Public Release: 

'Generalist' genes linked to a variety of learning disorders

Further study may significantly accelerate neurological research

Blackwell Publishing Ltd.

London - March 13, 2007 - According to a review in the premier issue of Mind, Brain, and Education, the latest research into learning disabilities suggests that 'generalist' genes are responsible for a wide range of learning disorders.

"Old studies tend to focus on finding the genes responsible for single disorders," says review author Robert Plomin, "but with the new analysis techniques available, new studies are providing evidence that genes can be responsible for a wide range of learning disorders." According to Plomin, these 'generalist' genes can be linked to language and math disorders, and even spatial and memory functions.

Environment does play a role in learning disorders, but more so in determining what type of learning disorder may develop. "Because we now know that environmental factors are 'specialists', these findings have far-reaching implications for education in terms of diagnosis, treatment and prevention of learning disabilities," says Plomin.

Studies on generalist genes could lead to important advances in neurological research. "Once we overcome the remaining obstacles to identifying these genes, they will provide exciting glimpses into general mechanisms at all levels of analysis from genes to brain to behavior."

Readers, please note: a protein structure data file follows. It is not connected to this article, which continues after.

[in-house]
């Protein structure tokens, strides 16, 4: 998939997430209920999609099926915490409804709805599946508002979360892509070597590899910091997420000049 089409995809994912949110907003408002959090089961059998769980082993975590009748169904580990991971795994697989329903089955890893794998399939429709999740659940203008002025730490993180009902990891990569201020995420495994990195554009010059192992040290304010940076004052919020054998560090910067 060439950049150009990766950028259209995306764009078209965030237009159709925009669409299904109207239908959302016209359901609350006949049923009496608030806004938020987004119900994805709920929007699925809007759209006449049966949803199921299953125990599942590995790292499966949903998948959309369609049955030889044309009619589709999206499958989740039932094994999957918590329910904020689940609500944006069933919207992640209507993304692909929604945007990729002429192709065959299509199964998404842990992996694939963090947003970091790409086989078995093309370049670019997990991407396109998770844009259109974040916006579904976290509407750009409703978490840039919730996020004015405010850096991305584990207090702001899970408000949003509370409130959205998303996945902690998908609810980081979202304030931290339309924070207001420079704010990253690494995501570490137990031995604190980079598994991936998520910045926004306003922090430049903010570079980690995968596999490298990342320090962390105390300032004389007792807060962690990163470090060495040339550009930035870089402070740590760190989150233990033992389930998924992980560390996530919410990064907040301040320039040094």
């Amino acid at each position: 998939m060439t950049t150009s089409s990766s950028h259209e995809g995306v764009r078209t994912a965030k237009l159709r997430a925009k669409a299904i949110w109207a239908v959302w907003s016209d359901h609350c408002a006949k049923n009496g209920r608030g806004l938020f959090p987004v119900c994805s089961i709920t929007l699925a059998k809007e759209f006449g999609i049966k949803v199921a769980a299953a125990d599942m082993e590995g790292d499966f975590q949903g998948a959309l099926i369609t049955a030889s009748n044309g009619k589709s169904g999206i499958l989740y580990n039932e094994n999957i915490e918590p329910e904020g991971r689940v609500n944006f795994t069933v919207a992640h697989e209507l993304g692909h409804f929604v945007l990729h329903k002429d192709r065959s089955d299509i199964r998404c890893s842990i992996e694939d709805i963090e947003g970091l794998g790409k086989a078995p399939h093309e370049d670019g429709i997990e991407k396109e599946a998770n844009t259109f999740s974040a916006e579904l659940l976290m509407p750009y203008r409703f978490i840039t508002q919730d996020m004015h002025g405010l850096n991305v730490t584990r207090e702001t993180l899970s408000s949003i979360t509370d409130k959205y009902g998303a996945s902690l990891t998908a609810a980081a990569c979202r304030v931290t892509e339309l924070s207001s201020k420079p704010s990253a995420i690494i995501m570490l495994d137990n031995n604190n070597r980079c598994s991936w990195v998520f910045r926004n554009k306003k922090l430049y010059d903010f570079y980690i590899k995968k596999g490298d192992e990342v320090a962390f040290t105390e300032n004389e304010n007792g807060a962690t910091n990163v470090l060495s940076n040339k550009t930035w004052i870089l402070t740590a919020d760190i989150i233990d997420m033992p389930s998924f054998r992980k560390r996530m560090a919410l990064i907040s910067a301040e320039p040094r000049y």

This study is published in Mind, Brain, and Education. Media wishing to receive a PDF of this article may contact

Robert Plomin is MRC Research Professor in Behavioral Genetics at the Institute of Psychiatry at King's College London, where he is deputy director of the Social, Genetic and Development Psychiatry Centre. He can be reached for questions at

Mind, Brain, and Education is a brand new journal in the field and encourages submission of papers from the variety of fields relevant to connecting mind, brain, and education in research, theory, and/or practice. The central purpose of the journal is to provide a forum for accessible presentation of basic and applied research on learning and development, including analyses from biology, cognitive science, and education. For more information, please visit

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